By the way, have you tried positive paper? It’s fun! Kinda like non-instant polaroid :). I like to make one-off, unique images on positive paper. And it’s way cheaper (and easier and safer!) than, say, wet plates.

    1. Thanks very much Marcus!

      Nope I’ve never tried positive paper, although now you’ve mentioned it I will be put it on the to do list for sure. I’m also hoping to try cyanotype on glass soon too if I can get my finger out!

  2. Hi Emma! Thanks for an inspiring story! It kind of mirrors my first steps into large format (9x12cm). I have put my foot in it several times so far, though, trying to build my own camera, once I figured out the basics. If you’re interested I’ve posted some reflections on my blog getourbooks.blogspot.se . I am just now trying paper negatives, as you so elegantly expose.

  3. Wow, what fun Emma.
    My oldest camera is a Folding “Pocket” Kodak from 1909 but it uses this modern stuff called film, rather than plates.
    I must get one.
    Thanks for an interesting read.

  4. What a fascinating read, I’d love to go through this process.
    I have desired to be a large format shooter for a while, but ‘modern’ cameras don’t really do it for me. Early 20thC cameras, they do sound right up my cup of tea.

    1. Thanks Toby. I’m sure it’s right up your street. I’m lucky to have a several old school camera nuts as friends so they have encouraged me to try new stuff and answered all of my late night stupid questions! It’s one of the best things about this hobby really that the majority of people are very keen to pass on their knowledge and support those just getting into using old equipment and techniques.

  5. Remarkable stuff, Emma! What’s striking to me is how early-20th-Century the pictures look. I suppose this results from shooting on paper, with its lack of red sensitivity — as well as the lens technology of the time. If you can include some people in bonnets, top hats, sidewhiskers and far too many layers of clothing (your nearest hipster café or bike shop might be the place to look) the illusion will be complete. ????

    1. That would be fun, I’m hoping to take it out and about a bit more this summer…If there are any local bike or car meets again I’ll drag it along and see what we can find of the era!

  6. I really enjoyed your article Emma, a grand read with my coffee over breakfast. Your enthusiasm bubbles out of every line and your photographs add a great deal. (I agree btw, the one of the bear is terrific)

    I always love it when folk actually use old cameras rather than just leaving them to gather dust on a shelf or as some sort of “trophy” in a cabinet. They were made to be used.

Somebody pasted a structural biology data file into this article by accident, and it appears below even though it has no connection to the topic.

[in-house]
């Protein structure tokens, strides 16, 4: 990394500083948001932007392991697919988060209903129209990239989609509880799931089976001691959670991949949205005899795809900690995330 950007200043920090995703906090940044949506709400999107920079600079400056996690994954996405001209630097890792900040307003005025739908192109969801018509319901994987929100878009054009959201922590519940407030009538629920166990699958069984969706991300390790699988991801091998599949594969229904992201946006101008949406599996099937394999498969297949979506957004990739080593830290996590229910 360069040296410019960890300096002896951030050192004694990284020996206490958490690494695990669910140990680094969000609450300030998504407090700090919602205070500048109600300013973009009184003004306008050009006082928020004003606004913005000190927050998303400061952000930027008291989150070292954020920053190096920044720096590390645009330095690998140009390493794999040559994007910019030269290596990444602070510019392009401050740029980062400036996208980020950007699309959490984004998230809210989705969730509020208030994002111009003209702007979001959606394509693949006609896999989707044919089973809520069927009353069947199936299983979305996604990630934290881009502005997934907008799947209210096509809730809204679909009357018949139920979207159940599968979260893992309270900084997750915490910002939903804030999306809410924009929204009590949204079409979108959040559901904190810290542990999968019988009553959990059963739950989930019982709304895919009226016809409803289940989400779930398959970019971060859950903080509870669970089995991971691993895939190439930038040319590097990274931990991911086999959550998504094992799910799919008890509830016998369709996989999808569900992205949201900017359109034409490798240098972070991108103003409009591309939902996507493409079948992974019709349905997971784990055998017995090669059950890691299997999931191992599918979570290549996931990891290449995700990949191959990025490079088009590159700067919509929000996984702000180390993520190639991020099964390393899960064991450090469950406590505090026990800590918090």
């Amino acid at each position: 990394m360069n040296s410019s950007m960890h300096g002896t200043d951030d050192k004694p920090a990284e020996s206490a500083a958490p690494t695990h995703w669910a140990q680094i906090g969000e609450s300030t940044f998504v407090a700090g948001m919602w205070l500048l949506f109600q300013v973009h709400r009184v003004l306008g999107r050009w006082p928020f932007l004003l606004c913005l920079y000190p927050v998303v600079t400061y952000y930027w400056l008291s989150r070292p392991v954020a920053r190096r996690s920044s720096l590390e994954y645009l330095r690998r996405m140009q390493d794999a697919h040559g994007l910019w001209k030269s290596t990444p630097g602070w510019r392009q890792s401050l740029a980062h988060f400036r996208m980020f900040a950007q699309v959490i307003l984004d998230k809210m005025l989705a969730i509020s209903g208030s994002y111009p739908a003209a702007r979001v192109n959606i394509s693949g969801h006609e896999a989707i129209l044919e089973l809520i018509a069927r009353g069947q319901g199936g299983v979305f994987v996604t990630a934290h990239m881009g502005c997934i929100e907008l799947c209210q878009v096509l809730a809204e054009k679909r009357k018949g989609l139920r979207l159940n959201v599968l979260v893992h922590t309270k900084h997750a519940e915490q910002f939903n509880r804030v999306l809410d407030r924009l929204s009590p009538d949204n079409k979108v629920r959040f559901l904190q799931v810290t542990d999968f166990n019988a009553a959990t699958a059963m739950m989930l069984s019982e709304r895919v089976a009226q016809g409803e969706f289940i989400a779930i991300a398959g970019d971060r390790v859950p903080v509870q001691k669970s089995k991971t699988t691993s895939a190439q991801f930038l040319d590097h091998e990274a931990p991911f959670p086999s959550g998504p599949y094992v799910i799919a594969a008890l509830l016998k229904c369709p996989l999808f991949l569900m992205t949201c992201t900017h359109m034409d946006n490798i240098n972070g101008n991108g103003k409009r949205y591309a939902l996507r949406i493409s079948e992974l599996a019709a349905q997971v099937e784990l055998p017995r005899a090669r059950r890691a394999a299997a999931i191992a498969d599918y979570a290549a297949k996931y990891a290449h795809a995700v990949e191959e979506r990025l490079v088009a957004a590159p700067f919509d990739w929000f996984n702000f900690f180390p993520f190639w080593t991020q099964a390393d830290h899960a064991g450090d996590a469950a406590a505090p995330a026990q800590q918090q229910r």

One final thought. A few years ago I saw an interesting street photography project carried out with this type of camera. Firstly, the long exposures caused all sorts of ghostly figures to appear, whilst still giving a clear repreesentation of place. Secondly, the camera drew people to it because of it’s appearance. Rather than feeling suspicious about the process, it was remarkable the number of people who would actually ask to get their “photo taken with the old camera” despite the length of time they had to sit still.

    Thanks for posting and I look forward to seeing more photographs and hearing more about your project in your next article.

    1. Thanks very much Keith, I am really looking forward to getting the camera out in public when allowed and trying some street stuff…Who knows I might get a few portrait commissions? I’ve already been asked to do pets with it, but they don’t really like sitting still for very long!

  7. What an amazing experience you shared with us! Very nice shots too. I particularly like the tractor photo and the teddy bear. My question for you is how do you go about inverting your paper negatives? Do you just shoot and invert it with your cell phone, or do you use another technique to get a more high-quality final image? DSLR or mirrorless camera, macro lens, and Negative Lab Pro perhaps? Just curious. Thanks for sharing this wonderful story.

    1. Hi Lee, thank you for the kind words. Regarding the inversions I usually just use my phone camera to start with to get an idea of how they will look inverted (mainly as I’m very impatient, and I can’t wait for them to dry!!). Then I either take a photo in natural light with my DSLR and invert them in photoshop, or I use a flatbed scanner now that I have a relatively decent one. I used to use an old HP all in one printer that had a scanner but it used to pixelate the negatives really badly for some reason (no idea why). My new all in one machine which is a Canon TS9150 copes a lot better with them, although I do scan them all one at a time, so that they come out ‘balanced’. If you try and do say 4 at a time I think it confuses things a bit, but that’s only my personal experience. I also scan them in colour even though they are not..If you know what I mean!

  8. Just discovered one of these cameras in a for spares condition if anyone interested. It’s complete with two additional negative holders.